By Jonathan O’Connell and Robert McCartney founder Jeff Bezos and the company’s board of directors are arriving in Washington, D.C., in advance of a series of high-profile appearances for Bezos, amid intense anticipation among local officials and executives about when the Internet giant might announce the location of its second headquarters.

The company says no announcement will be forthcoming on this trip. But four people close to the company’s board of directors say the board members are coming to Washington. It is unclear whether the board is holding a formal meeting; Amazon has booked the Renwick Gallery for a 40-person dinner Tuesday night, according to a museum spokesman. The museum did not provide details about the event or who would be attending. Amazon declined to comment.

“You could see it as a tea leaf, that he wants the board to see Washington,” said one local business leader who had heard of the board’s plans but spoke on the condition of anonymity because the discussions were private. “It’s a little bit of a positive sign that it [the meeting] is here and not in Boston,” which is another contender for the new headquarters.

On Thursday evening, Bezos, who owns The Washington Post, will sit for an interview hosted by the Economic Club of Washington, prompting 1,550 people — more than twice the club’s typical crowd — to register to attend.

Virginia Gov. Ralph Northam, D, Maryland Gov. Larry Hogan, R, and D.C. Mayor Muriel Bowser, D, all of whom have locations in the running for the 50,000 headquarters jobs, are expected to attend, according to the group.

An Amazon spokesman said the location of the second headquarters, dubbed HQ2, will still be decided this year.

On Sept. 19, Bezos will be the keynote speaker at an Air Force conference at National Harbor. Bezos’ space company, Blue Origin, is developing a rocket capable of flying satellites to orbit, and it has said it intends to compete for lucrative Pentagon launch contracts.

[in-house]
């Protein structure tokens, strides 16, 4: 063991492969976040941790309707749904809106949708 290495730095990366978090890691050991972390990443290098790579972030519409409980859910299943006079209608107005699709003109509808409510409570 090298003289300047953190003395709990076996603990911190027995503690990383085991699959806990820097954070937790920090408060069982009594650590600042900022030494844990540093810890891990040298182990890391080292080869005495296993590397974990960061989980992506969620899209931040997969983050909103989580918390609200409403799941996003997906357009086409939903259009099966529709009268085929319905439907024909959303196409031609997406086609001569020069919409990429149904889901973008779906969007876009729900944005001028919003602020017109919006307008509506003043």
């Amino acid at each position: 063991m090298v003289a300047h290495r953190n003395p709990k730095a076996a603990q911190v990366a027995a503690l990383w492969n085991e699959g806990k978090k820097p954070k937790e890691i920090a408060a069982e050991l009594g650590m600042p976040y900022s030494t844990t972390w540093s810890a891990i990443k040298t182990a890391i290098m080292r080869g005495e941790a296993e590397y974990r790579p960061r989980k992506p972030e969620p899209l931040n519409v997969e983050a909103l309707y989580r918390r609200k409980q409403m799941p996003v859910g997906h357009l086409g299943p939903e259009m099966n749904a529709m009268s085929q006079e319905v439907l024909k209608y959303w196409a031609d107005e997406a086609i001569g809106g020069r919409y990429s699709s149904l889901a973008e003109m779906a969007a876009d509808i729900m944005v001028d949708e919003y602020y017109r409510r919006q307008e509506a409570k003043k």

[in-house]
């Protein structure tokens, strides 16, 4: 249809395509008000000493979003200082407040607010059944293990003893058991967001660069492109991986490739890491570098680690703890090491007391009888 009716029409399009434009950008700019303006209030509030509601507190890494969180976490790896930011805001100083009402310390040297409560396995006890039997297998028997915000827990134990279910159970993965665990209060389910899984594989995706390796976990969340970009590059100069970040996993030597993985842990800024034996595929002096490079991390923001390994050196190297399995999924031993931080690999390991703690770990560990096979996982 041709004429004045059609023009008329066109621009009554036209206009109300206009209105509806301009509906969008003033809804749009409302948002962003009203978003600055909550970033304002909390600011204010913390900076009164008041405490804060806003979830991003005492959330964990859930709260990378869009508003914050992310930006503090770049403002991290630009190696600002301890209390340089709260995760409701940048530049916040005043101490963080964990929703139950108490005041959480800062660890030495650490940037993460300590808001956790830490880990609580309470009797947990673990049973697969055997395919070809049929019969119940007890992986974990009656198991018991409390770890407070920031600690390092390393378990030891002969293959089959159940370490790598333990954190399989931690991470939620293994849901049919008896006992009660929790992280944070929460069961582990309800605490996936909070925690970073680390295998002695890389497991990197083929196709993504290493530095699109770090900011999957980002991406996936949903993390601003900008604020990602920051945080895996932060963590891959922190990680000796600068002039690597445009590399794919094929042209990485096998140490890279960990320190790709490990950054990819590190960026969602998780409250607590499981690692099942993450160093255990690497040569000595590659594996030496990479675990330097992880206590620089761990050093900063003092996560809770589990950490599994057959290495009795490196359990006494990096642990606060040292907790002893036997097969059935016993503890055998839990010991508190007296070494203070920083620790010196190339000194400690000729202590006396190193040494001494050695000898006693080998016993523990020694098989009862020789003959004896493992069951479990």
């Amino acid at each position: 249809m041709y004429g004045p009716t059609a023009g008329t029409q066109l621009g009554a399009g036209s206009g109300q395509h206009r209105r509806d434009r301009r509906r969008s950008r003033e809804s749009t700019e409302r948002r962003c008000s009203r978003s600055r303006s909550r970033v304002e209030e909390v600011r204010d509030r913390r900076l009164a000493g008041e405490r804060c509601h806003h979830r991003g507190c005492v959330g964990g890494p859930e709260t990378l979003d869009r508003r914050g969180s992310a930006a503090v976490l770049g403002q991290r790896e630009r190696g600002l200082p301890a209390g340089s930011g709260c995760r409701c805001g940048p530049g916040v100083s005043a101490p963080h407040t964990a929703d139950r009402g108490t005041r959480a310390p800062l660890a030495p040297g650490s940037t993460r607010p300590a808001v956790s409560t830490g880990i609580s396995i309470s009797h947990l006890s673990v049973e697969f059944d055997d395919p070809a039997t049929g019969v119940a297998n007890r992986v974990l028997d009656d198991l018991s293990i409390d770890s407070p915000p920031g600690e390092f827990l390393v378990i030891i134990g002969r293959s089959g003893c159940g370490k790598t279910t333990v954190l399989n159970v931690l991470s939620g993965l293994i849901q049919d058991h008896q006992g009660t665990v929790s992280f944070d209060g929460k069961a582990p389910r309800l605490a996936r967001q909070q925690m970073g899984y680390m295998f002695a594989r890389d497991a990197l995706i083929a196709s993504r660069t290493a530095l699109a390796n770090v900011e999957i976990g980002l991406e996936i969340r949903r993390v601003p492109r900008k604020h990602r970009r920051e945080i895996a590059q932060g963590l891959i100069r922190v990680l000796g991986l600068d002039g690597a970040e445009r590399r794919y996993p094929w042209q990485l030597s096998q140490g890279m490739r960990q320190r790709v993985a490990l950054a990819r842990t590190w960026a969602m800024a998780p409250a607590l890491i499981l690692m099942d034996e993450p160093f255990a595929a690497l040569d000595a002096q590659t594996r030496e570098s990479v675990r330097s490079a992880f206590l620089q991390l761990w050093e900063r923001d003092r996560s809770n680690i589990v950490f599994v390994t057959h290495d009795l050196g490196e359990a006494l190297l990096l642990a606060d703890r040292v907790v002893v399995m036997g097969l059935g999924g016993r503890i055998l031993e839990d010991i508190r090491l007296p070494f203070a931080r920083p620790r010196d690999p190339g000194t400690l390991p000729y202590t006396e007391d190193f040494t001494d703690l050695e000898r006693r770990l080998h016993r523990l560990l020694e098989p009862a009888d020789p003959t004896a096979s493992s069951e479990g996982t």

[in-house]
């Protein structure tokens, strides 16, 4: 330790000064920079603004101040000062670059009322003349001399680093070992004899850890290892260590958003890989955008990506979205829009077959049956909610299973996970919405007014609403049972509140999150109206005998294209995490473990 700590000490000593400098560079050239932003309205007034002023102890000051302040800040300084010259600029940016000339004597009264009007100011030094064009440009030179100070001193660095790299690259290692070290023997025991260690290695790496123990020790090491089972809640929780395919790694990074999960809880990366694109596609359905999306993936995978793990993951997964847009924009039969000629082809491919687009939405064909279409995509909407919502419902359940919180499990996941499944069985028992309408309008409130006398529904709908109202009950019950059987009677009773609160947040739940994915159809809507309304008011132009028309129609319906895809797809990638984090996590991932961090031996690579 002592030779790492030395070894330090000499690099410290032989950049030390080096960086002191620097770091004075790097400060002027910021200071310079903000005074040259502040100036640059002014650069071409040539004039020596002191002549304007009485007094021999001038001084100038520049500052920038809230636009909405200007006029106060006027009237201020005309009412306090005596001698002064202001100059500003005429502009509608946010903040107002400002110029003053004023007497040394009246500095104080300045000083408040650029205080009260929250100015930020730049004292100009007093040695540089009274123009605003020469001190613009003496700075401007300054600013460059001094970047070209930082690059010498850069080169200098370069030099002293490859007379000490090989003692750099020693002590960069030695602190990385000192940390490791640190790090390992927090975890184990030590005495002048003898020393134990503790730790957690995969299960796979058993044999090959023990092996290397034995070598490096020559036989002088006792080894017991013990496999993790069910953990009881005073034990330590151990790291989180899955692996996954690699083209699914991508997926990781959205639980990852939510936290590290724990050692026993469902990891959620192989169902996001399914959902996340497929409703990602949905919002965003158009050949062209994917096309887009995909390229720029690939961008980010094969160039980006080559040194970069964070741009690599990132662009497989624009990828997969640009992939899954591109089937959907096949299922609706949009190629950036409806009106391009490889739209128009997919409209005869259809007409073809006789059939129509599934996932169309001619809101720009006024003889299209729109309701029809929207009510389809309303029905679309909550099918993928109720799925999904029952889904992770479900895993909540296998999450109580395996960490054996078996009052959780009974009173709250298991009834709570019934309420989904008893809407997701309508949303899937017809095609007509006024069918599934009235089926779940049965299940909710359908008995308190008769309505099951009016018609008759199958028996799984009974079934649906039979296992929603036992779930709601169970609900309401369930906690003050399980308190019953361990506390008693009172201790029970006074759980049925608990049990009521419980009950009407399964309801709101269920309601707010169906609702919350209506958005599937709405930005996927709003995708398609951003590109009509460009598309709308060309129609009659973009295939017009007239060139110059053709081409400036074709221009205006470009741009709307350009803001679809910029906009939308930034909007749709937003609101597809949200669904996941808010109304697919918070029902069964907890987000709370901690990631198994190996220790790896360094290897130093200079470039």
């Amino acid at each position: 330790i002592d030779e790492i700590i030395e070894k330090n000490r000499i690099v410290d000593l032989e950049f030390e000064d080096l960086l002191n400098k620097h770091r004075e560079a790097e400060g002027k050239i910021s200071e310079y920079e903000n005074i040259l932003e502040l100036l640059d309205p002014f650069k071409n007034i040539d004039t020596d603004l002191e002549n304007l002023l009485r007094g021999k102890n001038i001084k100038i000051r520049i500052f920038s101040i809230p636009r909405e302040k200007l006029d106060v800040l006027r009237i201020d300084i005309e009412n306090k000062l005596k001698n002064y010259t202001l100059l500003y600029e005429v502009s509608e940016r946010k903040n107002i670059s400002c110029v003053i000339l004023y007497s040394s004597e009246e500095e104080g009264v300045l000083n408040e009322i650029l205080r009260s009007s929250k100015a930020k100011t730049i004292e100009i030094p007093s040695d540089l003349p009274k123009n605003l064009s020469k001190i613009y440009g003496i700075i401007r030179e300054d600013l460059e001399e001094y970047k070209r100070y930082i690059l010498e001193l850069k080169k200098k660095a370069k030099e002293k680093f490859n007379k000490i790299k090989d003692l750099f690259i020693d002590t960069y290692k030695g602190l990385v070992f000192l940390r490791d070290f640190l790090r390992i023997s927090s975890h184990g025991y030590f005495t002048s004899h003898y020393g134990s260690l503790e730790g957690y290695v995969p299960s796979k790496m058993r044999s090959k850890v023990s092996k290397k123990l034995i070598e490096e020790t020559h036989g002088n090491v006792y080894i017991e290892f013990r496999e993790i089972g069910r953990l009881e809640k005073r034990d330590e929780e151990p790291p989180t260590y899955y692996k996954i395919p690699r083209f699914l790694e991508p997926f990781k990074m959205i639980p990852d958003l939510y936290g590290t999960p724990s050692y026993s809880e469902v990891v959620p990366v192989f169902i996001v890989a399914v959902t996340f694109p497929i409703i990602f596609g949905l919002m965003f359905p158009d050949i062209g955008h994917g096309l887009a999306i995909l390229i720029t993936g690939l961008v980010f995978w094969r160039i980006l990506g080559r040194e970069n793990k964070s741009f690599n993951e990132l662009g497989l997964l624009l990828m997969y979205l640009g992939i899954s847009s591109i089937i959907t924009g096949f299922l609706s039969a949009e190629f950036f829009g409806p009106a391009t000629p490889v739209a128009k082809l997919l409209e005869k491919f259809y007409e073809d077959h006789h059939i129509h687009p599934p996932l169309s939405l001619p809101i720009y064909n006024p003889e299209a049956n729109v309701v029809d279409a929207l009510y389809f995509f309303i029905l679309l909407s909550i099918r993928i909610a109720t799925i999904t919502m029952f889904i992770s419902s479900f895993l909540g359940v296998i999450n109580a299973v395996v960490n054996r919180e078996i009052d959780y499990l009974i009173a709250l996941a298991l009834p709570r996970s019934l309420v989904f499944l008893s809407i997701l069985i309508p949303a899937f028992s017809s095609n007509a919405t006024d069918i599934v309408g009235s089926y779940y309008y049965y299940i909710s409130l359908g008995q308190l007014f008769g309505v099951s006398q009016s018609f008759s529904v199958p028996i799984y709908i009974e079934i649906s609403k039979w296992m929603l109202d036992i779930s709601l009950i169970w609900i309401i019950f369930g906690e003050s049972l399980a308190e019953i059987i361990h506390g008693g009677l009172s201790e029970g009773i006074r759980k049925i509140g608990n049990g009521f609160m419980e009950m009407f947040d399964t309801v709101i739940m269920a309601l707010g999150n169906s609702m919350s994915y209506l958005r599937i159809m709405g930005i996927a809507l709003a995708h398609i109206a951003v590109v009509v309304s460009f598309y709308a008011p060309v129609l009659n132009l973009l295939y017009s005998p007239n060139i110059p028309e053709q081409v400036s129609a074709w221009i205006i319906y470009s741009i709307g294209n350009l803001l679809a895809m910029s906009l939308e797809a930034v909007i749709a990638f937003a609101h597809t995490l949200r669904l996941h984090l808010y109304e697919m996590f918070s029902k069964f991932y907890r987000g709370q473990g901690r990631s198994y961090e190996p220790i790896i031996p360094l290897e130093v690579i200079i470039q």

Bezos also is expected to visit The Washington Post on Friday. Post spokeswoman Kris Coratti declined to provide details and an Amazon spokesman told Post reporters that Bezos would not be available to answer questions about HQ2 or Blue Origin.

Amazon launched its search for a headquarters outside of its current home in Seattle last September, prompting a flurry of interest from elected officials across North America and 238 proposals from locations looking to land the project. Some analysts expect the company to narrow the field to a handful of finalists, but the company has not made any announcements since narrowing the field to 20 locations in January.

That has not dampened the frenzy surrounding Bezos’ arrival in Washington. The Economic Club regularly invites high-profile business executives to be interviewed by the group’s president, billionaire David Rubenstein, often drawing crowds between 400 and 650. Attendance at the Bezos event is expected to the largest since the group’s 25th-anniversary event in 2012, when Warren Buffett spoke, a club spokesman said.

The top sponsor of the event is a new nonprofit group, the Washington Housing Initiative, dedicated to addressing the area’s shortage of affordable housing, a problem some local experts say that Amazon’s arrival could exacerbate. The sponsorship was paid for by local developer JBG Smith, a key backer of the housing initiative that is also pushing to lure the HQ2 project to Crystal City, where it is a major landowner.

“It’s a tremendous opportunity to emphasize the need for more affordable and workforce housing in the city and to promote philanthropy and our partners,” said Kevin Clinton of the Federal City Council, a business group that is supporting the housing initiative.

At the Air Force event, hosted by the Air Force Association at National Harbor, Bezos is to be joined by Air Force Gen. John Raymond, the commander of the Air Force Space Command.

Another of Bezos’ companies, Amazon Web Services, holds a $600 million contract to provide cloud computing services to the CIA. Now, it is eyeing a much larger contract, a Pentagon effort to move to the cloud that could be worth as much as $10 billion over 10 years. Blue Origin has also pitched NASA on building a lunar lander.

The Washington Post’s Christian Davenport and Peggy McGlone contributed to this report.